Amigurumi

The Willendorf Venus (11 cm)

Willendorf_VenusI-crochetedb

Also known as Venus in Schatulle (engl.: Venus in casket) or Venus I is one of the most prominent archaeological findings in history. The estimated 29.500 years old piece of lime rock was found about 109 years ago in the Austrian Wachau Region (Lower Austria) and is currently located in the Natural History Museum (NHM) in Vienna [1]. Facts aside, if you are a history lover, a cultural assets’ collector or always wanted to have a Willendorf Venus at home without actually having to rob the NHM, you can now make your very own crochet Venus following my pattern below; for a jail-free curriculum vitae and a naked, 11 cm (like the original!) decoration at home.

I included a wire in the body (for the arms and legs). If you want to work without a wire, sew the arms to the breasts at the end of your work to make it look like the original.

What do you need:

  • a fine to super fine yarn (at a recommended hook size of 2-2.5 mm; I used a hook size of 2.0 mm); to resemble the original, I tried a lime-paint styled colour
  • additional curly yarn (bouclé) for her headgear. It is unknown whether she wears a headgear of basketwork or short curly hair. Thus, I used a beige coloured twisted yarn at a recommended hook size of 6-7 (e.g. Woll Butt Adela) and tried to make it look like it could fit for both
  • (wiring)
  • some wadding
  • tapestry needle
  • scissors

Skill level: easy

Get the free pattern for crochet Willendorf Venus here (edited).

Willendorf_VenusI-c
The crochet Venus in comparison to the original Willendorf Venus
Liked it?
onpost_follow

59 comments

    1. Brilliant ❤️ This is fabulous Trisha,I’m trying to work out whether this is made in English or American crochet as the instructions are slightly different i.e. Single crochet differs from the outset. Thanks 🙏🏼 very much

      1. Thank you! It’s thoroughly in US crochet terminology. I’ll add the info to the pattern description, thx for the hint!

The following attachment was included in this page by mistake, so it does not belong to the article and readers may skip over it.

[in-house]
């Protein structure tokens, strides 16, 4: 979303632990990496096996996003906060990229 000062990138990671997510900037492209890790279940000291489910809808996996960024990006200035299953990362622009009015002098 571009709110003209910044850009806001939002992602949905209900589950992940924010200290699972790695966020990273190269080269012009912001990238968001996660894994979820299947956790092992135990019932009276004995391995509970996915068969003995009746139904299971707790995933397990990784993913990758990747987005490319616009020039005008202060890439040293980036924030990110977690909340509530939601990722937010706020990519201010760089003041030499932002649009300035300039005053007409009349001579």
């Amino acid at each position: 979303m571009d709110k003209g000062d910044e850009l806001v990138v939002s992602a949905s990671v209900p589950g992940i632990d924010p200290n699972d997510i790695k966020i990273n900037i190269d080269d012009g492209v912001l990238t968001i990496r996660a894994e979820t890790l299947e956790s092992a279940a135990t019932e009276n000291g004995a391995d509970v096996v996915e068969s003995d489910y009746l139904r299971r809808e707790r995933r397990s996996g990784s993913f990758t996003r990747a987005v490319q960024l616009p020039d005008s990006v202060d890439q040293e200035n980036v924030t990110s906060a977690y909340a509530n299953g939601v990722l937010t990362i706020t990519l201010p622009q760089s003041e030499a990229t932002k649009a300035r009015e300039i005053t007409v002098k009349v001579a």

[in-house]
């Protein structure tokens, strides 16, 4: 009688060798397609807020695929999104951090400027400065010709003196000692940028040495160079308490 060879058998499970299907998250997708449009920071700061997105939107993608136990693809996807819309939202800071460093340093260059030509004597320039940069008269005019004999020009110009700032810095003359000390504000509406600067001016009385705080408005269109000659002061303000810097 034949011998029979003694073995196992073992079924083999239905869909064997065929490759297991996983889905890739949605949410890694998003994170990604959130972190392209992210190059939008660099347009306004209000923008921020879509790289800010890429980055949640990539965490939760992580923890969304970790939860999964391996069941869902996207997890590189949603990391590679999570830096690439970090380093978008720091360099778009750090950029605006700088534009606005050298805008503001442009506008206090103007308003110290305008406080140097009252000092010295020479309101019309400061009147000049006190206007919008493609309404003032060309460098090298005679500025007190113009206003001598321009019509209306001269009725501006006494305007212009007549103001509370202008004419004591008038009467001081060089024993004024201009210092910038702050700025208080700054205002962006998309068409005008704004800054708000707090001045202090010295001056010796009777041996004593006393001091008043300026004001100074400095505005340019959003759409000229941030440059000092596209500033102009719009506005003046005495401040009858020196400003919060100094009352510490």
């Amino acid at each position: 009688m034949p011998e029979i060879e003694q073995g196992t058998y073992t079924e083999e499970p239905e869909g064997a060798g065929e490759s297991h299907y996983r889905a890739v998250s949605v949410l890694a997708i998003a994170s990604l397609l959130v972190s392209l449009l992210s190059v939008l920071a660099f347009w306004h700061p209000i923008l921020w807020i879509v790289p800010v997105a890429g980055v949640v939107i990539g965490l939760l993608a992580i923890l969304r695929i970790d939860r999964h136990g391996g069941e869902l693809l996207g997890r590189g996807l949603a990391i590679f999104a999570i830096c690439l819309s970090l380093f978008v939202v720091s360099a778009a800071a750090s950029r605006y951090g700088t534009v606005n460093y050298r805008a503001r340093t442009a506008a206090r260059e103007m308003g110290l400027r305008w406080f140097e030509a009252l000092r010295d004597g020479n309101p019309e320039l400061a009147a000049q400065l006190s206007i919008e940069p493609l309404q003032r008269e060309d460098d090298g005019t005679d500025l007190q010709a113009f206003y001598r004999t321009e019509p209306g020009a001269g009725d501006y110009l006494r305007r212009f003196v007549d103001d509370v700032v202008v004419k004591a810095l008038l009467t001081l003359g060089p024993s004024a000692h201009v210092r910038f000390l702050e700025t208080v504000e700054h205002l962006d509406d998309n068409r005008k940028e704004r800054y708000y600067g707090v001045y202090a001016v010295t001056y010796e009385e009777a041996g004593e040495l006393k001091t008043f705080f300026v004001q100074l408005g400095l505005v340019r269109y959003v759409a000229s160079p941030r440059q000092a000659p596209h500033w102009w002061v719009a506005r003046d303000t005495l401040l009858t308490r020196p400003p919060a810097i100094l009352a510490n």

1. Here is a lengthy, detailed, article claiming that it is a cap, and that there are many other similar examples of prehistoric carvings. https://www.unl.edu/rhames/%EE%80%80courses%EE%80%81/current/venus1.pdf
      “The head of the Willendorf figurine offers the clearest
      evidence that what we see here is a depiction of headgear—a
      fiber-based woven cap or hat—rather than a
      hairdo, as posited by scholars from Sollas (1924 [1911])
      onward, or a cap made of shells, as suggested by Abramova
      (1960). Our close examination of this specimen
      shows a spirally or radially hand-woven item which may
      be initiated by a knotted center in the manner of some
      kinds of coiled baskets (see Adovasio 1977: figs. 99a–b).
      The technique represented is a two-element structure in
      which an apparently flexible, horizontal foundation element
      or warp is vertically wrapped with stem stitches.”

    1. Glad you like it! Write me anytime in case you have questions regarding the pattern

  1. Magical. Thoroughly impressed with your pattern instructions, and you captured the essence of the Willendorf Venus beautifully. Thank you for sharing!

  2. I’m having trouble figuring out how to connect the legs. Are there any more detailed instructions?